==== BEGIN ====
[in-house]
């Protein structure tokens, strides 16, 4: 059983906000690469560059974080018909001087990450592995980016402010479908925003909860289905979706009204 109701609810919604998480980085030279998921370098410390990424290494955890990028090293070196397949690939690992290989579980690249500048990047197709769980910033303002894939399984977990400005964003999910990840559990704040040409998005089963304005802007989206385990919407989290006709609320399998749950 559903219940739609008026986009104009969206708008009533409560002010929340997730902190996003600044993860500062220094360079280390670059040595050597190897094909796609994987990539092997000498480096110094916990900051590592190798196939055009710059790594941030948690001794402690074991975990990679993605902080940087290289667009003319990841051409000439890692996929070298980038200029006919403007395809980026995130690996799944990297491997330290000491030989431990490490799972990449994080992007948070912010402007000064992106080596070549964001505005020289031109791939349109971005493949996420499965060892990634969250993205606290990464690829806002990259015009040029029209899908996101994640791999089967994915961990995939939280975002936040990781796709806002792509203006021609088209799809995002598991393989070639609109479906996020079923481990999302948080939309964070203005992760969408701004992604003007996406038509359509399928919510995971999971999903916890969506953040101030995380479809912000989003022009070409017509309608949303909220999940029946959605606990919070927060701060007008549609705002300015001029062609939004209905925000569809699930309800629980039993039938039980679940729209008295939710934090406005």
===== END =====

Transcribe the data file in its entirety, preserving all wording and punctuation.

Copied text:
[in-house]
């Protein structure tokens, strides 16, 4: 059983906000690469560059974080018909001087990450592995980016402010479908925003909860289905979706009204 109701609810919604998480980085030279998921370098410390990424290494955890990028090293070196397949690939690992290989579980690249500048990047197709769980910033303002894939399984977990400005964003999910990840559990704040040409998005089963304005802007989206385990919407989290006709609320399998749950 559903219940739609008026986009104009969206708008009533409560002010929340997730902190996003600044993860500062220094360079280390670059040595050597190897094909796609994987990539092997000498480096110094916990900051590592190798196939055009710059790594941030948690001794402690074991975990990679993605902080940087290289667009003319990841051409000439890692996929070298980038200029006919403007395809980026995130690996799944990297491997330290000491030989431990490490799972990449994080992007948070912010402007000064992106080596070549964001505005020289031109791939349109971005493949996420499965060892990634969250993205606290990464690829806002990259015009040029029209899908996101994640791999089967994915961990995939939280975002936040990781796709806002792509203006021609088209799809995002598991393989070639609109479906996020079923481990999302948080939309964070203005992760969408701004992604003007996406038509359509399928919510995971999971999903916890969506953040101030995380479809912000989003022009070409017509309608949303909220999940029946959605606990919070927060701060007008549609705002300015001029062609939004209905925000569809699930309800629980039993039938039980679940729209008295939710934090406005």